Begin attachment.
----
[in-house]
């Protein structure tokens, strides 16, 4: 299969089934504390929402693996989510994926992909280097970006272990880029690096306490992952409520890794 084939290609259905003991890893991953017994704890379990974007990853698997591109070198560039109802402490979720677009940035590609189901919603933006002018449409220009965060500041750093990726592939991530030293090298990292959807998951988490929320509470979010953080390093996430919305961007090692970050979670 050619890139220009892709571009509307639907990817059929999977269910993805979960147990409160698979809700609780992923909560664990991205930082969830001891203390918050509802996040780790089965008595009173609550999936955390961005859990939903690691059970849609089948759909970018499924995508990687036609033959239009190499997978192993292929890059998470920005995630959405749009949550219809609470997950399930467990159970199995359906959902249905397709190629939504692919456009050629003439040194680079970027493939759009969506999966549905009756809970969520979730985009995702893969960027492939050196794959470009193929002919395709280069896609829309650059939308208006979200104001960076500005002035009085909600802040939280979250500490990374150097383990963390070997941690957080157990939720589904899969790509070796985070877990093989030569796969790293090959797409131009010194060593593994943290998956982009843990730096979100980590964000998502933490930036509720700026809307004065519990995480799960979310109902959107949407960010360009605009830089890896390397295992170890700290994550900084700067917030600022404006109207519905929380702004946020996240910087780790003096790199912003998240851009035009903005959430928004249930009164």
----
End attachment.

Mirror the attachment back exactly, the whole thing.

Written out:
[in-house]
């Protein structure tokens, strides 16, 4: 299969089934504390929402693996989510994926992909280097970006272990880029690096306490992952409520890794 084939290609259905003991890893991953017994704890379990974007990853698997591109070198560039109802402490979720677009940035590609189901919603933006002018449409220009965060500041750093990726592939991530030293090298990292959807998951988490929320509470979010953080390093996430919305961007090692970050979670 050619890139220009892709571009509307639907990817059929999977269910993805979960147990409160698979809700609780992923909560664990991205930082969830001891203390918050509802996040780790089965008595009173609550999936955390961005859990939903690691059970849609089948759909970018499924995508990687036609033959239009190499997978192993292929890059998470920005995630959405749009949550219809609470997950399930467990159970199995359906959902249905397709190629939504692919456009050629003439040194680079970027493939759009969506999966549905009756809970969520979730985009995702893969960027492939050196794959470009193929002919395709280069896609829309650059939308208006979200104001960076500005002035009085909600802040939280979250500490990374150097383990963390070997941690957080157990939720589904899969790509070796985070877990093989030569796969790293090959797409131009010194060593593994943290998956982009843990730096979100980590964000998502933490930036509720700026809307004065519990995480799960979310109902959107949407960010360009605009830089890896390397295992170890700290994550900084700067917030600022404006109207519905929380702004946020996240910087780790003096790199912003998240851009035009903005959430928004249930009164």